There is a lot of talk about comfort food but just what is it, anyway? I asked The Chef (Ann Walker) to define comfort food.
“Can’t be done,” The Chef said. “Comfort food depends on where you are from, how old you are, whether you are a man or a woman.”
Tell me more, I said.
“Let’s begin at the beginning. It is a fairly new term, as food talk goes, First used in 1977 according to Webster’s Dictionary. I do get a lot of clients who tell me they want comfort food and when I ask what is comfort food for them, it’s just all over the place.
“For some, comfort food is grilled cheese sandwiches. Others call for mashed potatoes and gravy. I think chicken wings might be one of the new comfort foods. Oh and pizza. Don’t forget pizza.”
Does it matter where you are from.
“Absolutely. If you grew up in New Orleans you comfort food is gong to be way different than someone who grew up in San Francisco. I’ve seen research that there is even a difference between men and women when it comes to comfort food, Men prefer high carb foods, you know, meat and potatoes. Women are more likely to go for sweets or even more healthful foods. In the end, comfort food is whatever makes you happy,” The Chef said.
What are some of the strangest requests you’ve had for comfort foods?
“We once catered a party for some Australians. They insisted on vegemite on toast. Well, why not, I thought. I have a Brit friend who insisted on Spotted Dick for her birthday dinner. We did it. The kitchen staff was amused.”
What is your comfort food?
The Chef didn’t hesitate a moment. “Paella. No, I did not grow up in Spain. Never got there until I was almost 30, but paella gets to me. I try to never let a birthday go by without paella.”
What is it about paella that makes it your go to comfort food?
“It makes me happy. Makes me feel like smiling. Makes me in love with the world.”
Ann Walker’s Paella Recipe
(It will make you smile.)
The Chef has even developed a recipe to bring paella into the comfort zone of California’s back yard cooks—Paella cooked on the Weber. Don’t let the length of this recipe intimidate you. It goes quite fast and once you have it down, making a paella is ridiculously simple.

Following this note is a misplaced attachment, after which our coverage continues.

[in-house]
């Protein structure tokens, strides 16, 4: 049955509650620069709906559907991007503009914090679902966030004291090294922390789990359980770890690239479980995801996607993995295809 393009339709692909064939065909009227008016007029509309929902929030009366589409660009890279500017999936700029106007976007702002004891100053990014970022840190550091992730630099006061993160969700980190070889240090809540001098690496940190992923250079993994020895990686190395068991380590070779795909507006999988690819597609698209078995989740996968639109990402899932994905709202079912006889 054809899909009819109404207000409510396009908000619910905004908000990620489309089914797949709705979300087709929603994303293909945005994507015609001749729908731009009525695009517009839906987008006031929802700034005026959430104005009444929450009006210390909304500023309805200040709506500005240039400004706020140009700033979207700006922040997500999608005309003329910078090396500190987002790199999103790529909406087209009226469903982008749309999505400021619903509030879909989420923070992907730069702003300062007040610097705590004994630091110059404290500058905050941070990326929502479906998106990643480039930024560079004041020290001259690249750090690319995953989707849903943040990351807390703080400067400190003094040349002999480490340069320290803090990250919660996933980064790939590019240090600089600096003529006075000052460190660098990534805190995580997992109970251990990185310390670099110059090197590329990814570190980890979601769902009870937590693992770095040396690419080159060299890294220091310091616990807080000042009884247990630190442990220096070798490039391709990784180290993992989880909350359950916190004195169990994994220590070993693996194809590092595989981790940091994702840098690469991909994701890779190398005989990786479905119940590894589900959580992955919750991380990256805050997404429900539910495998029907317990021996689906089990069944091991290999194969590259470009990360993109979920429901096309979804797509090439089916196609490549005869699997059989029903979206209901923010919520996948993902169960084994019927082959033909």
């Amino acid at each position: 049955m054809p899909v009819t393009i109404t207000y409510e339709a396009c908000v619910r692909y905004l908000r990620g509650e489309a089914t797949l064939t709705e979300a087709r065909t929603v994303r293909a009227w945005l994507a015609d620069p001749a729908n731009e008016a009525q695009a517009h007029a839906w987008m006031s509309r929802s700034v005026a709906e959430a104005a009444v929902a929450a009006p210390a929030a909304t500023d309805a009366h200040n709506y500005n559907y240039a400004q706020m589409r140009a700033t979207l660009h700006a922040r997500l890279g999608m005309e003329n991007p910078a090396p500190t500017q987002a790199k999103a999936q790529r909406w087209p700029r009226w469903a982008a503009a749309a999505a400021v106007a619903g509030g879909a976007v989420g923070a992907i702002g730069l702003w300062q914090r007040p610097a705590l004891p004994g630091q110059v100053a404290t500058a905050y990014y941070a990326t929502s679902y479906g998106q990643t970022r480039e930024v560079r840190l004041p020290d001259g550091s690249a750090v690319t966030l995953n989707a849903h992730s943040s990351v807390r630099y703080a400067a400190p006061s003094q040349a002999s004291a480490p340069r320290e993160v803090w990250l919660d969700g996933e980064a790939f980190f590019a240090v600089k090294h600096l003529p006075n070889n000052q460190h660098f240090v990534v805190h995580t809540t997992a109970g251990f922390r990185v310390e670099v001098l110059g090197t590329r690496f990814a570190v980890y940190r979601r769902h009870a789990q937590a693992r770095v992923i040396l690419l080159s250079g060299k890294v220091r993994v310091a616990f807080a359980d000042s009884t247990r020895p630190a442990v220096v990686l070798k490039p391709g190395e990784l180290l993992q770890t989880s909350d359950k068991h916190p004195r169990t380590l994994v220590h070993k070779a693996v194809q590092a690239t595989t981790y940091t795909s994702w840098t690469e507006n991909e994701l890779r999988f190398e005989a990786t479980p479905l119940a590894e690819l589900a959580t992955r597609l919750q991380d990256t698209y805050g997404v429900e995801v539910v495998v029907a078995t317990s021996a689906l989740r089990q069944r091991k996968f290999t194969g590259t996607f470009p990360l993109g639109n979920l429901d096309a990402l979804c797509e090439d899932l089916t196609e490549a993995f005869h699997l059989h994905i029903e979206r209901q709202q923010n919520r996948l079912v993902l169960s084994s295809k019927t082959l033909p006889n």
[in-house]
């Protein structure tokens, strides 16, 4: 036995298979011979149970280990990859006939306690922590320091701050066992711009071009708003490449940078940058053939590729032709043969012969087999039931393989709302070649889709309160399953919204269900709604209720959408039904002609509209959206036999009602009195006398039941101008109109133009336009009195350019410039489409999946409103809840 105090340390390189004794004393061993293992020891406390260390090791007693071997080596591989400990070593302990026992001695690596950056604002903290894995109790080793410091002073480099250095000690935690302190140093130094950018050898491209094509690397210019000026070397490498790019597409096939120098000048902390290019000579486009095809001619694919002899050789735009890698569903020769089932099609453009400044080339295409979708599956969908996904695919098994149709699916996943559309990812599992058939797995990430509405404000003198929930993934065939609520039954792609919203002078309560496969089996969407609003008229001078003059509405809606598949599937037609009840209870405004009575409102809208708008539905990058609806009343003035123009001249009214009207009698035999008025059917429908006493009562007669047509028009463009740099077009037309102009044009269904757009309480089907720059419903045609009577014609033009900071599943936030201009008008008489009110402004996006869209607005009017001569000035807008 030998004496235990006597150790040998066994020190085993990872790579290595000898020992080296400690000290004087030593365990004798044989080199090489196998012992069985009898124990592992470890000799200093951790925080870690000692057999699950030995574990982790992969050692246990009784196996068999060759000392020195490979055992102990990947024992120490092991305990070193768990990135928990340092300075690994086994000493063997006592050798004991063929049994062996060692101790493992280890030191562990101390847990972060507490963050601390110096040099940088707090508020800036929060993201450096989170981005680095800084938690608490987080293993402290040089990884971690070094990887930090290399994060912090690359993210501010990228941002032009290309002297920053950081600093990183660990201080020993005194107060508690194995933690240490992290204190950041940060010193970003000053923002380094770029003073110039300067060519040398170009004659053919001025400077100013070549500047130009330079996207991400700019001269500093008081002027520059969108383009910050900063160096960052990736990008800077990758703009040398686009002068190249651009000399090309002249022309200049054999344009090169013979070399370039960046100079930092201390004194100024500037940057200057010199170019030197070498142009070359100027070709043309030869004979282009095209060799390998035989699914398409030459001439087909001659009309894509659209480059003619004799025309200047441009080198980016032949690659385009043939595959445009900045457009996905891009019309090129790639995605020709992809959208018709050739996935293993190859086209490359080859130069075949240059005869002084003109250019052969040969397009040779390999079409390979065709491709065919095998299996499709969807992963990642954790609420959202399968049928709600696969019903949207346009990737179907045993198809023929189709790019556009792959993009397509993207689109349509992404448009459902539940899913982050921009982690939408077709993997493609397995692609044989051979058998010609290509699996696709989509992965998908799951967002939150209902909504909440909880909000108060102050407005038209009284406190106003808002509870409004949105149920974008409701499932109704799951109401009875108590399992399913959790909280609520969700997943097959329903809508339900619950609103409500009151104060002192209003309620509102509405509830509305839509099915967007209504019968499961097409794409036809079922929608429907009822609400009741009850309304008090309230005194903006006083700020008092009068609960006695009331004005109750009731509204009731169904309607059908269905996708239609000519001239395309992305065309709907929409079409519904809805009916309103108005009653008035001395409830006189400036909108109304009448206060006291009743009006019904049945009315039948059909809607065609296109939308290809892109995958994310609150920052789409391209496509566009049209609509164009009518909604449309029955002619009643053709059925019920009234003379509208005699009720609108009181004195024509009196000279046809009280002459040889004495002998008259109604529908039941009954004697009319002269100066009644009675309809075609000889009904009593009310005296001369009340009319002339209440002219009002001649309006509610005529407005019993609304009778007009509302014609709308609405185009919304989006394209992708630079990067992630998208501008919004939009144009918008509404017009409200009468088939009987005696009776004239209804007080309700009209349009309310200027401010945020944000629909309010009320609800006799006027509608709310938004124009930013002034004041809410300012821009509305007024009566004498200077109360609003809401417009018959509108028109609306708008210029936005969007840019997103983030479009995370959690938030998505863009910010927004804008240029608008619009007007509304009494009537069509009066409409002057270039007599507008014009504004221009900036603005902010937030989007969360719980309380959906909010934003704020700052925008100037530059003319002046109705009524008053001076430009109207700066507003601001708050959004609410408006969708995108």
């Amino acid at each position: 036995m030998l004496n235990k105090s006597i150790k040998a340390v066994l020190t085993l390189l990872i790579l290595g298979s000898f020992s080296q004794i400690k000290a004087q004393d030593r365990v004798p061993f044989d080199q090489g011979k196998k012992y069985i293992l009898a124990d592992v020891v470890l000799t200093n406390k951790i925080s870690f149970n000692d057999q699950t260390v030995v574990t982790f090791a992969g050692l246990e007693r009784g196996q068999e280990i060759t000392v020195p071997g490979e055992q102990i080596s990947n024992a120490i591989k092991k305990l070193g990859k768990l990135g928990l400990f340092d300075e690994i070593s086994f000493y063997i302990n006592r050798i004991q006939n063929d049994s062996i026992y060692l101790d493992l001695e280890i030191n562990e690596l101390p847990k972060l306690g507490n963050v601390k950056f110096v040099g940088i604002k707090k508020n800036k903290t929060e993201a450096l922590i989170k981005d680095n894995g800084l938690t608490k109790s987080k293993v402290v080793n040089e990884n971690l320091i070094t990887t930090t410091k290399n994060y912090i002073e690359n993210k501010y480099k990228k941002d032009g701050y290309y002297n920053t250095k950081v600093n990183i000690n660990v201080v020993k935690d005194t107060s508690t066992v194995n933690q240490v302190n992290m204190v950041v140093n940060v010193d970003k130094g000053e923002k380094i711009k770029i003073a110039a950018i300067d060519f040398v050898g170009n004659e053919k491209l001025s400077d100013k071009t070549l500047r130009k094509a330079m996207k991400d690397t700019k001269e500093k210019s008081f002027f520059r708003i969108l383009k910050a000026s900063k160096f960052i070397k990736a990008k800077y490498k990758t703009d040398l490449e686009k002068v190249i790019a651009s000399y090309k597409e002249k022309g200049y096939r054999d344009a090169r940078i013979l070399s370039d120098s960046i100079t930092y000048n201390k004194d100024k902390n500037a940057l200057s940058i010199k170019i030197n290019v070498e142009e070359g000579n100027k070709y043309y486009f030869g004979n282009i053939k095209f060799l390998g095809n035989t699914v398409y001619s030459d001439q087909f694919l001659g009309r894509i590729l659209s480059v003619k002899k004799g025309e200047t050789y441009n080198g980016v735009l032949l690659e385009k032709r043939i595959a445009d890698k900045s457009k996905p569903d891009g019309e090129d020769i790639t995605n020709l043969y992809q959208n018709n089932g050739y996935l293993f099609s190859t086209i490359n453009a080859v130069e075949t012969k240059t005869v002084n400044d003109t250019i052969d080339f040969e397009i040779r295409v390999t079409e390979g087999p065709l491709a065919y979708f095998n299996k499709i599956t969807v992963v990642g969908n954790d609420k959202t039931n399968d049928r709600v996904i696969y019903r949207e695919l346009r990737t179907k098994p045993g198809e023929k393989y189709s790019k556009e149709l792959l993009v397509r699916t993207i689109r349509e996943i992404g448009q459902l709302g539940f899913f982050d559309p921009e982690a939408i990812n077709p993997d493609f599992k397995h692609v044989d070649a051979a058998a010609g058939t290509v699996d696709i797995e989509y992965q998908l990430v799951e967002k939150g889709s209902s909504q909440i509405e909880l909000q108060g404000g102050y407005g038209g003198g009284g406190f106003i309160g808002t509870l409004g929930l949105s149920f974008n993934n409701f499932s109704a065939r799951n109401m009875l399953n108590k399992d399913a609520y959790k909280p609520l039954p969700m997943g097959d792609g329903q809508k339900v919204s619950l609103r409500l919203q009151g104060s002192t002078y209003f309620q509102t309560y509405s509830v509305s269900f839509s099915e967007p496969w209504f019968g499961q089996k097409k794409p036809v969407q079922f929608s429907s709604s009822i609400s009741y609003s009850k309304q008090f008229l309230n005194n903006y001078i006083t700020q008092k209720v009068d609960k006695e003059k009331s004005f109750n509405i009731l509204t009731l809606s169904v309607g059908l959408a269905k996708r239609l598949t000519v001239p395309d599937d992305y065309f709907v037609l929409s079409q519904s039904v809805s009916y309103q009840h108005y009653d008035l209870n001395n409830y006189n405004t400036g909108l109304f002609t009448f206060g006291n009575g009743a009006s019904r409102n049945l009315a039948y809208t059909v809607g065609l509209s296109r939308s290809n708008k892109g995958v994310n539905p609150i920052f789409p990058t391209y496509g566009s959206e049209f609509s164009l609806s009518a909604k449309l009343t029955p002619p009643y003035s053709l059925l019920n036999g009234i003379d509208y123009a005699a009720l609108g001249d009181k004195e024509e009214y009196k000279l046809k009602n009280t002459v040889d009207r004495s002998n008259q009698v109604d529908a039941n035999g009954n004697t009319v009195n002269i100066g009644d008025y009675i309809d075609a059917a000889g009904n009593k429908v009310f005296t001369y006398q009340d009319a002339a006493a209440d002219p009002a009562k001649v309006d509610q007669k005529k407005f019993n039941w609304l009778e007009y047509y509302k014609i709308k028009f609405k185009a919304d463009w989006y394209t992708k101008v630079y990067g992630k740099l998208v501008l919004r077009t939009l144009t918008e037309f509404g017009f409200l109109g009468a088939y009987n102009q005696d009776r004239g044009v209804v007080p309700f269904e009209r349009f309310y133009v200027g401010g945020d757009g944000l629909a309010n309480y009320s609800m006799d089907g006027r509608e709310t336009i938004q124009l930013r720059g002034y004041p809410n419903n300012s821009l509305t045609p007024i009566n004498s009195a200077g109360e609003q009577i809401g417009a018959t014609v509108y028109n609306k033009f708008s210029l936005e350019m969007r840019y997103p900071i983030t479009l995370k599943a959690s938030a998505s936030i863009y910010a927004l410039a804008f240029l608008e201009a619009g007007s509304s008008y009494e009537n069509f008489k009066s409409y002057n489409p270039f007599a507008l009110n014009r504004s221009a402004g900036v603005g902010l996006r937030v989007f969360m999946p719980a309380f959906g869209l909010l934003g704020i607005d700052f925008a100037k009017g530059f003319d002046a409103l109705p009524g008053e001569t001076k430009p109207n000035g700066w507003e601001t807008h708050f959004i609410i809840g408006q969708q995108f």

3 tablespoons olive oil
1 medium onion, minced
3 garlic cloves, minced
1/2 pound tomatoes, chopped
1/2 pound cleaned squid, tubes sliced into rings
1 1/2 pounds meaty chicken pieces, cut into chunks. Use all dark meat for more flavor.
1 pound thinly sliced Spanish chorizo
2 teaspoons salt, or more, to taste
6 cups chicken stock, fish stock or water
1/2 teaspoon saffron threads
3 cups short-grain rice, preferably Valencian or Italian
1 pound cleaned mussels, in shells.
1 pound prawns, in sells
1 cup fresh peas or 1 pound asparagus tips (optional)
2 lemons cut into wedges
Light the coals in a covered Weber-type barbecue. When coals are white hot, heap them in center. Place paella pan on grill above hot coals and pour in the oil. When the oil is hot, add onion, garlic and cook until limp. Stir in tomatoes and cool until dry. Push the vegetables to the side, add squid, chicken and chorizo. Sprinkle with salt. Grind the saffron threads to a powder in a mortar and add or simply rub the threads between your palms and sprinkle over the chicken.
Continue coking, turning the chicken pieces over until it begins to brown, about five minutes. Add the stock or water. At this point you may want to add a few sticks of kindling to the fire to bring the stock to a boil.
Taste for salt. The broth should be slightly salty. Continue to cook with broth at a rapid boil for about five minutes. Stir in the rice, turning the chicken over so all the rice is submerged in broth and cook for about ten minutes. Arrange prawns over the top of the paella. Arrange the mussels hinge side down around the edge of the paella. If you are adding peas or asparagus tips, do it now. Cook another five minutes, then close the cover of the cooker and cook another five minutes.
Remove the paella to the table and cover with a cloth, letting it rest for about five minute. Decorate with lemon wedges, garnish each dish with a lemon wedge and squeeze over each dish.